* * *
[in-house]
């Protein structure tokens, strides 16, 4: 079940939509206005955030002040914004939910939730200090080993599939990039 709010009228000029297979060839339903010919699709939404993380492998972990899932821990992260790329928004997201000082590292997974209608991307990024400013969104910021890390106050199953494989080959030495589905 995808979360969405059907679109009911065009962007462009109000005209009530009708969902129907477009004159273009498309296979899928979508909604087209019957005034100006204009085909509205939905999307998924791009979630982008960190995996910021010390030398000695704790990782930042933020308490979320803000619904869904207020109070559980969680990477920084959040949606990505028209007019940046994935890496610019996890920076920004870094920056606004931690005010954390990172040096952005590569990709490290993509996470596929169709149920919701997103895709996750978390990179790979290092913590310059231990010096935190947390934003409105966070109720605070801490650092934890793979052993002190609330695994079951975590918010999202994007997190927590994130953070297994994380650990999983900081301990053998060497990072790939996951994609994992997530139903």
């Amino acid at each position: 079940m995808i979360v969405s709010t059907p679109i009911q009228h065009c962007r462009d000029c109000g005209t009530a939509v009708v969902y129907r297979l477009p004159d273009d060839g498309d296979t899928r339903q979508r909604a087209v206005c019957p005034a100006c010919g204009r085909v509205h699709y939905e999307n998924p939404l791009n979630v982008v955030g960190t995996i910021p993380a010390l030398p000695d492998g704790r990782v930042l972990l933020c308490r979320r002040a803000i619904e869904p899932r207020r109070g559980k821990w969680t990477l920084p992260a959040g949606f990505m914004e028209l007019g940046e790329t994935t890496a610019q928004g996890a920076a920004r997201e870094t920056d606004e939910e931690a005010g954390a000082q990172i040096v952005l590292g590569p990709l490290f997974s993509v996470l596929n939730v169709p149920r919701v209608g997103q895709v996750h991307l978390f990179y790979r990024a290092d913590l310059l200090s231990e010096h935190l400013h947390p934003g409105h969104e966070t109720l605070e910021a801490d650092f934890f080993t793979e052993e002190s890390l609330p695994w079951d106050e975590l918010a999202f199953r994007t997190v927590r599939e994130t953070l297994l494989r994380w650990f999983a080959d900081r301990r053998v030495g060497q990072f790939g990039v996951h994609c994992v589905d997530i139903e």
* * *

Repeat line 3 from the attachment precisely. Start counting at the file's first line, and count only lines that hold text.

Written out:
């Amino acid at each position: 079940m995808i979360v969405s709010t059907p679109i009911q009228h065009c962007r462009d000029c109000g005209t009530a939509v009708v969902y129907r297979l477009p004159d273009d060839g498309d296979t899928r339903q979508r909604a087209v206005c019957p005034a100006c010919g204009r085909v509205h699709y939905e999307n998924p939404l791009n979630v982008v955030g960190t995996i910021p993380a010390l030398p000695d492998g704790r990782v930042l972990l933020c308490r979320r002040a803000i619904e869904p899932r207020r109070g559980k821990w969680t990477l920084p992260a959040g949606f990505m914004e028209l007019g940046e790329t994935t890496a610019q928004g996890a920076a920004r997201e870094t920056d606004e939910e931690a005010g954390a000082q990172i040096v952005l590292g590569p990709l490290f997974s993509v996470l596929n939730v169709p149920r919701v209608g997103q895709v996750h991307l978390f990179y790979r990024a290092d913590l310059l200090s231990e010096h935190l400013h947390p934003g409105h969104e966070t109720l605070e910021a801490d650092f934890f080993t793979e052993e002190s890390l609330p695994w079951d106050e975590l918010a999202f199953r994007t997190v927590r599939e994130t953070l297994l494989r994380w650990f999983a080959d900081r301990r053998v030495g060497q990072f790939g990039v996951h994609c994992v589905d997530i139903e």